In the interviewer-administered group, behaviour was coded during the interview. A concurrent approach to cognitive interviews was implemented, i.e. the interviewer read the survey questions aloud and probed immediately after the respondent had answered a particular question. The concurrent strategy aimed to avoid retrospection problems, which might occur when probing is carried out at the end of the questionnaire. However, concurrent probing can influence responses to subsequent questions and it was important to take this possibility into account by implementing retrospective probing in the self-administration group.
The study was conducted in September – October 2010 by two researchers acting as interviewer (CE) and observer (NC). Both received training in cognitive interviewing techniques prior to conducting interviews. Test-interviews supervised by a psychologist were conducted in the diabetes outpatient department of the University Clinical Centre in Düsseldorf. Test interviews were also used to test and modify problem indicators for behaviour coding and to finalise the cognitive interview protocol.
The interviews were tape-recorded with the permission of the respondents. Both researchers (interviewer and observer) listened to the audiotapes and independently performed behaviour coding from the tape-recordings. Behaviour coding performed during the interviews was also reviewed. Disagreement with regard to behaviour coding was solved by consensus between the researchers. Coding summaries reflecting the relative frequency of problem indicators across all interviews were produced for each question. According to a guideline cut-off point proposed in the literature [8, 9], questions were classified as problematic if 15% or more of responders had problem(s) with a question, i.e. at least one problem indicator was assigned to the question in 15% or more of the interviews.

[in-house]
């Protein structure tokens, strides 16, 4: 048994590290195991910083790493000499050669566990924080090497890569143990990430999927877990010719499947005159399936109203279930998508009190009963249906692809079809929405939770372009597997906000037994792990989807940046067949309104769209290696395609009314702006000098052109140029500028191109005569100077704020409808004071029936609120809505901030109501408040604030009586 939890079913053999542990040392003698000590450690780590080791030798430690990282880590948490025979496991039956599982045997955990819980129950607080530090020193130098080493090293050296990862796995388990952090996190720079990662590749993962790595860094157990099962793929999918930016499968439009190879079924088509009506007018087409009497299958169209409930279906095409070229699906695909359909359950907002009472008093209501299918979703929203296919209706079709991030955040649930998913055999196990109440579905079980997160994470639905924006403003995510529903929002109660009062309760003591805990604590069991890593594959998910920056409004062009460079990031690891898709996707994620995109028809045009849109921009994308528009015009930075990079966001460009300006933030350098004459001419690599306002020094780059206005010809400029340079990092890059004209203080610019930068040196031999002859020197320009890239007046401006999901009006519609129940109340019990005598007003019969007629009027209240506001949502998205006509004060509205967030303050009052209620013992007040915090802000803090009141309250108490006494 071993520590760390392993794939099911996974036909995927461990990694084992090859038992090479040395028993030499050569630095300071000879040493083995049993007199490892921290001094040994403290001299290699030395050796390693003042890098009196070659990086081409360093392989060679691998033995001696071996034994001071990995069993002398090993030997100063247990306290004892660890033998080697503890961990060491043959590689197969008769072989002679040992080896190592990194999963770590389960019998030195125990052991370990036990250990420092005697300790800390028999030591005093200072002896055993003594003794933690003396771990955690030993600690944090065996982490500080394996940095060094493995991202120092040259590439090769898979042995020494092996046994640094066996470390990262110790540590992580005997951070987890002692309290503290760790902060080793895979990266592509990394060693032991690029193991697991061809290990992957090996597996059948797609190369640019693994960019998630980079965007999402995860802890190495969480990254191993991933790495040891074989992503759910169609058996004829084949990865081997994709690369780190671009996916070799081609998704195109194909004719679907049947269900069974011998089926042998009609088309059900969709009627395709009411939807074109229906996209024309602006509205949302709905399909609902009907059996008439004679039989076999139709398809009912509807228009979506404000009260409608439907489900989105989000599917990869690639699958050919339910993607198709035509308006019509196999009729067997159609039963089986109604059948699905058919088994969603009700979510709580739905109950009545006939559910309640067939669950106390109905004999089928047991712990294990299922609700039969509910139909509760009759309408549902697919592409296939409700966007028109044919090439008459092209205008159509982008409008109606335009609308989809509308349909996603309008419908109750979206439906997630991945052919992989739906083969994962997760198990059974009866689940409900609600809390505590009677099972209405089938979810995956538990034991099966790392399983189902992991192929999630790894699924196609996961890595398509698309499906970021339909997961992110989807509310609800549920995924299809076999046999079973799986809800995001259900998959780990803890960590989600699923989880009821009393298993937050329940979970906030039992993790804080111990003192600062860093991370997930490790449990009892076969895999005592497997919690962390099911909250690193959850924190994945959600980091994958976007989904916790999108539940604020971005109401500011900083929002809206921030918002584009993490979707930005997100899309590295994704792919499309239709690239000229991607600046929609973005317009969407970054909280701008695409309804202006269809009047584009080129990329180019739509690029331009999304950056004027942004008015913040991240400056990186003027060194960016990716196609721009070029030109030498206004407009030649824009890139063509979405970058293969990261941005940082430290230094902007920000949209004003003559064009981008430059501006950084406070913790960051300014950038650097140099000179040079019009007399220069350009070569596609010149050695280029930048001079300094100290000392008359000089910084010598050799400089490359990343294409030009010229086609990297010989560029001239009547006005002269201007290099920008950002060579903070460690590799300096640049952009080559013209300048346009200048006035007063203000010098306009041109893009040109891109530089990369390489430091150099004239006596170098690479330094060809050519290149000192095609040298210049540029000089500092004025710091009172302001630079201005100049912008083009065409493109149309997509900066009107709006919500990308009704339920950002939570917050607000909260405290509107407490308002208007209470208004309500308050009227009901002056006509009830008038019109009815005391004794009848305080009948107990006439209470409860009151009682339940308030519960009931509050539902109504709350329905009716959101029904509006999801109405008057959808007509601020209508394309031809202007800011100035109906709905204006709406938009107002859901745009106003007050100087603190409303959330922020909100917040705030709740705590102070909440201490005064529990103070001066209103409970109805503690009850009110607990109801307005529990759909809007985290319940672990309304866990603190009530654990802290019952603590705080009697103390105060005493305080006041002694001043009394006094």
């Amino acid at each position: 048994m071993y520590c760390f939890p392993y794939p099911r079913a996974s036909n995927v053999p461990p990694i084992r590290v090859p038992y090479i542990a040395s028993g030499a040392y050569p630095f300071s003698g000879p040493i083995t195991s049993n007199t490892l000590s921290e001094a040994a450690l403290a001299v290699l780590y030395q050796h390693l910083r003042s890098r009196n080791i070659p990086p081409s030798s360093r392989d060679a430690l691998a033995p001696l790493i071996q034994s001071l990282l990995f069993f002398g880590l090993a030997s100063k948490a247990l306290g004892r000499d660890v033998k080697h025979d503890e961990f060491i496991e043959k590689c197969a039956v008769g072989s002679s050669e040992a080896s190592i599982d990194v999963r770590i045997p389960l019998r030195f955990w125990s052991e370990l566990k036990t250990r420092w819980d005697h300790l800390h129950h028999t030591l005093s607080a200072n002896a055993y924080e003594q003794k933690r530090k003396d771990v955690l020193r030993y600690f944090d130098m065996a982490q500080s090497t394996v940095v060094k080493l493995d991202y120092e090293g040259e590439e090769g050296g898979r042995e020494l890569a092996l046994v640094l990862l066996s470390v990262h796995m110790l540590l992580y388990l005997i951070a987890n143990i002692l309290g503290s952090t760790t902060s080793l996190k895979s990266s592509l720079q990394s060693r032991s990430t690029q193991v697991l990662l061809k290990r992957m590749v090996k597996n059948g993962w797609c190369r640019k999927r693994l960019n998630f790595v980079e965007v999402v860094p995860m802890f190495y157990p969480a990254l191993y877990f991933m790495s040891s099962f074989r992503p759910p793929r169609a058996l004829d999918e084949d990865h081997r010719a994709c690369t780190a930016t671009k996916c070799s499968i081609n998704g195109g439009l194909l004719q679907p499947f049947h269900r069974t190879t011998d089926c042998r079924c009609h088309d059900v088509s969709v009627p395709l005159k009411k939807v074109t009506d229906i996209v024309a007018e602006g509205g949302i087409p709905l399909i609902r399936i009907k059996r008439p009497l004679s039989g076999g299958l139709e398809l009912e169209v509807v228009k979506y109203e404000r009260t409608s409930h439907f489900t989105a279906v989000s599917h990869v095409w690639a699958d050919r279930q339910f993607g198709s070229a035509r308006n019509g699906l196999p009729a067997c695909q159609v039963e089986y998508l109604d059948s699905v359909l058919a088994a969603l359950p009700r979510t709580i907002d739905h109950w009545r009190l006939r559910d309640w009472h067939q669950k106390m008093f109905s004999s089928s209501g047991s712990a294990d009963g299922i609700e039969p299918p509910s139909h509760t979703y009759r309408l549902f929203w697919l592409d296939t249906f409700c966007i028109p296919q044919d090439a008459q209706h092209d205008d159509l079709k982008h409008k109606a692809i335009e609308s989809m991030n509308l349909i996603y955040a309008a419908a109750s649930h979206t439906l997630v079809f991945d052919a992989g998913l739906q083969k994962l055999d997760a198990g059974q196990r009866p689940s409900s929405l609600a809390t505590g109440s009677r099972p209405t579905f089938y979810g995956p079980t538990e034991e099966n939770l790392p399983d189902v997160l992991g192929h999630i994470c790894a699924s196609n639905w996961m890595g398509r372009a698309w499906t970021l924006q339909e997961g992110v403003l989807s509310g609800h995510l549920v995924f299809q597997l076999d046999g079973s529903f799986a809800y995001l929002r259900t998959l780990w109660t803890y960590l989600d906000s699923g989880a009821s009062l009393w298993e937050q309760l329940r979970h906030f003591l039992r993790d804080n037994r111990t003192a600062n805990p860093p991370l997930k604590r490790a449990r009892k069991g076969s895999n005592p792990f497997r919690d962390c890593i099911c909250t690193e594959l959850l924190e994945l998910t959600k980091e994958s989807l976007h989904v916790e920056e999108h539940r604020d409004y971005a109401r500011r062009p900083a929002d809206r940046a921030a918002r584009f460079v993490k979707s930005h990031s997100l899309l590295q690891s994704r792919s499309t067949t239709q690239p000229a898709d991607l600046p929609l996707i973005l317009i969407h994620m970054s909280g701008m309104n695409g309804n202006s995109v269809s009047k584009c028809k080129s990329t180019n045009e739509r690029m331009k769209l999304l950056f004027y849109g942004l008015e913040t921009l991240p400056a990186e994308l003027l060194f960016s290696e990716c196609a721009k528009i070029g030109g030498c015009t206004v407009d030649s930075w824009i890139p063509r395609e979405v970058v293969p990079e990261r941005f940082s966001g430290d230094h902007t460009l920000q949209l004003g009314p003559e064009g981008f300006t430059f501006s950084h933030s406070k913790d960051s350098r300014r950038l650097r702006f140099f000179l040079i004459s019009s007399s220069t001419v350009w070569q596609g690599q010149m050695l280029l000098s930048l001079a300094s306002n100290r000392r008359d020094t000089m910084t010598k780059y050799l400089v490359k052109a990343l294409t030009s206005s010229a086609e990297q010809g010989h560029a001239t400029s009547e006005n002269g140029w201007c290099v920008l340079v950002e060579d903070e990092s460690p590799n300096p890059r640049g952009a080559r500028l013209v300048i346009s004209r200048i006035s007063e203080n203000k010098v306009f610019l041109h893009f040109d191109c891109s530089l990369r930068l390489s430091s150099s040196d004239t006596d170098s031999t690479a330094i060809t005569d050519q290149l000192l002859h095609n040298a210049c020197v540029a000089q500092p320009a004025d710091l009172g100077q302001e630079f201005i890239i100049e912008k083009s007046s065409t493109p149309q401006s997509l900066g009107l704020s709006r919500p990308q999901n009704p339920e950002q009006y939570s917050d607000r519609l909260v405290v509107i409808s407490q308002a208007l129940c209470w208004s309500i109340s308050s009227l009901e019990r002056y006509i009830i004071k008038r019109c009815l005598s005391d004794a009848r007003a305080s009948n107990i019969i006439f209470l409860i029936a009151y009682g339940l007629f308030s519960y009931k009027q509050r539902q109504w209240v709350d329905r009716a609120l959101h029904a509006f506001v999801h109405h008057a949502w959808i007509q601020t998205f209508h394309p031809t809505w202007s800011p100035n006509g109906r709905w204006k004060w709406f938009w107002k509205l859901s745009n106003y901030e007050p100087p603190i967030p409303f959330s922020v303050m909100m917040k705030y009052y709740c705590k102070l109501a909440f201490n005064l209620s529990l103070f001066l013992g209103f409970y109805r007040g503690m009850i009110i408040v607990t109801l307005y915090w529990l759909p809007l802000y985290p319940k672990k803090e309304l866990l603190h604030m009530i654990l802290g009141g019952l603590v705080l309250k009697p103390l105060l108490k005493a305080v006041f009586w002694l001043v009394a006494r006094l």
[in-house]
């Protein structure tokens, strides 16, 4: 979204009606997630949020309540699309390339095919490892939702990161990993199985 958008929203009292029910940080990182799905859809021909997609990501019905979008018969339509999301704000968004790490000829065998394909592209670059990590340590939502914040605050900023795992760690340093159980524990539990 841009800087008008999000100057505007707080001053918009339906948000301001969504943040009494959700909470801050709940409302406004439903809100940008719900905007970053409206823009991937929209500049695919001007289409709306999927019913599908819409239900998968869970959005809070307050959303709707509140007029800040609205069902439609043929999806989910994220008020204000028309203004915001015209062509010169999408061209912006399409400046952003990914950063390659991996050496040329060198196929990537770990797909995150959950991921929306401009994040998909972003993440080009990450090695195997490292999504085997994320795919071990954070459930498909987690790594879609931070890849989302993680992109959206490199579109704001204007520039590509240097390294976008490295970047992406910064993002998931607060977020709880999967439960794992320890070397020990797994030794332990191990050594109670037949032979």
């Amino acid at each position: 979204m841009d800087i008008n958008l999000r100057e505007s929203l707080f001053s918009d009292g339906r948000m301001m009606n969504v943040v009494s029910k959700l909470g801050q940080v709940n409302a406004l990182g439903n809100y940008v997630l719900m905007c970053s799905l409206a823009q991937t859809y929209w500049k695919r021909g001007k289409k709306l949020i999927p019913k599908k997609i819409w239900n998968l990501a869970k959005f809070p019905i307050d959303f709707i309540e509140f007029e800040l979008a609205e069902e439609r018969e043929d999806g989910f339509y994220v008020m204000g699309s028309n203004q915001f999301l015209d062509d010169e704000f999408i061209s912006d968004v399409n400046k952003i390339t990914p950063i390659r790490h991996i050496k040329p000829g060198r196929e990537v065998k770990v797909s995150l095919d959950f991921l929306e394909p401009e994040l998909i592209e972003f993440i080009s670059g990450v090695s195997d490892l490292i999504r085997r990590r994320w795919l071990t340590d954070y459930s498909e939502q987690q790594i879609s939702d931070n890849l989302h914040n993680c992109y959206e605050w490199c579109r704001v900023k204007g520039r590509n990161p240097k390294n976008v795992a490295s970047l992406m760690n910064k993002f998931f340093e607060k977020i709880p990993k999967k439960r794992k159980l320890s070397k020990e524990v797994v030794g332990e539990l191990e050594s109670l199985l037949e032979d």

Qualitative analysis of cognitive interviews was also performed by both researchers. Summaries highlighting problems pertaining to particular questions were created. These summaries served as a basis for revision of the questionnaire.
The study was approved by the Ethics Committee of the Medical Faculty, University of Düsseldorf, on April 30, 2010 (Reference number: 3370). Informed consent, which is required in accordance with the Declaration of Helsinki, was obtained from each individual participating in the study.